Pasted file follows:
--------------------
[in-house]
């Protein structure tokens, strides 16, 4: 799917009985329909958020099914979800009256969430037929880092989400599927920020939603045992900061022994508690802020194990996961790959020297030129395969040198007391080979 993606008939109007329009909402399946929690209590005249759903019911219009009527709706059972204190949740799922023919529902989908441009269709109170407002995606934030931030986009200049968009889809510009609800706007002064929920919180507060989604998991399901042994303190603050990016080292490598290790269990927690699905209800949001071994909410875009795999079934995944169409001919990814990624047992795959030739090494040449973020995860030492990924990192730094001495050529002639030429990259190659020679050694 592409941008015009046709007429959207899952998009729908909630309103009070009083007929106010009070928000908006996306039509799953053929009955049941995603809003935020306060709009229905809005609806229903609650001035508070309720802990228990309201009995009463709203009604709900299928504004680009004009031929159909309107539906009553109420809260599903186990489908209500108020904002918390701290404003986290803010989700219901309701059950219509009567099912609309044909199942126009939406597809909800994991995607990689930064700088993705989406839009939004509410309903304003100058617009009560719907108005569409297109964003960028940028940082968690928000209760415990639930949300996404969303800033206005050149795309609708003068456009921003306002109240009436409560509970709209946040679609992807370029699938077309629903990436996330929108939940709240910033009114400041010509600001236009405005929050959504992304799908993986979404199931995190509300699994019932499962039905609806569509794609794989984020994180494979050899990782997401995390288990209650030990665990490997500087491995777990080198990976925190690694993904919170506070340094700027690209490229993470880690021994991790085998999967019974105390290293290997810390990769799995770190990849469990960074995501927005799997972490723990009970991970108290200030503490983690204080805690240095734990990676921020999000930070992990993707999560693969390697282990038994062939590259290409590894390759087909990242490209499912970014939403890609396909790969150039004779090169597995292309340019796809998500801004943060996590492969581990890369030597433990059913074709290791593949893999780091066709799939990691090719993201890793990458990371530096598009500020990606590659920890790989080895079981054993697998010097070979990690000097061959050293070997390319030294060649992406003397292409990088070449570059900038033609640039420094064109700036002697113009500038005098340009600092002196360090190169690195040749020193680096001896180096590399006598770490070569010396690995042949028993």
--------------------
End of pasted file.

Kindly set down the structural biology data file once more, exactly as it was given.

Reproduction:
[in-house]
């Protein structure tokens, strides 16, 4: 799917009985329909958020099914979800009256969430037929880092989400599927920020939603045992900061022994508690802020194990996961790959020297030129395969040198007391080979 993606008939109007329009909402399946929690209590005249759903019911219009009527709706059972204190949740799922023919529902989908441009269709109170407002995606934030931030986009200049968009889809510009609800706007002064929920919180507060989604998991399901042994303190603050990016080292490598290790269990927690699905209800949001071994909410875009795999079934995944169409001919990814990624047992795959030739090494040449973020995860030492990924990192730094001495050529002639030429990259190659020679050694 592409941008015009046709007429959207899952998009729908909630309103009070009083007929106010009070928000908006996306039509799953053929009955049941995603809003935020306060709009229905809005609806229903609650001035508070309720802990228990309201009995009463709203009604709900299928504004680009004009031929159909309107539906009553109420809260599903186990489908209500108020904002918390701290404003986290803010989700219901309701059950219509009567099912609309044909199942126009939406597809909800994991995607990689930064700088993705989406839009939004509410309903304003100058617009009560719907108005569409297109964003960028940028940082968690928000209760415990639930949300996404969303800033206005050149795309609708003068456009921003306002109240009436409560509970709209946040679609992807370029699938077309629903990436996330929108939940709240910033009114400041010509600001236009405005929050959504992304799908993986979404199931995190509300699994019932499962039905609806569509794609794989984020994180494979050899990782997401995390288990209650030990665990490997500087491995777990080198990976925190690694993904919170506070340094700027690209490229993470880690021994991790085998999967019974105390290293290997810390990769799995770190990849469990960074995501927005799997972490723990009970991970108290200030503490983690204080805690240095734990990676921020999000930070992990993707999560693969390697282990038994062939590259290409590894390759087909990242490209499912970014939403890609396909790969150039004779090169597995292309340019796809998500801004943060996590492969581990890369030597433990059913074709290791593949893999780091066709799939990691090719993201890793990458990371530096598009500020990606590659920890790989080895079981054993697998010097070979990690000097061959050293070997390319030294060649992406003397292409990088070449570059900038033609640039420094064109700036002697113009500038005098340009600092002196360090190169690195040749020193680096001896180096590399006598770490070569010396690995042949028993």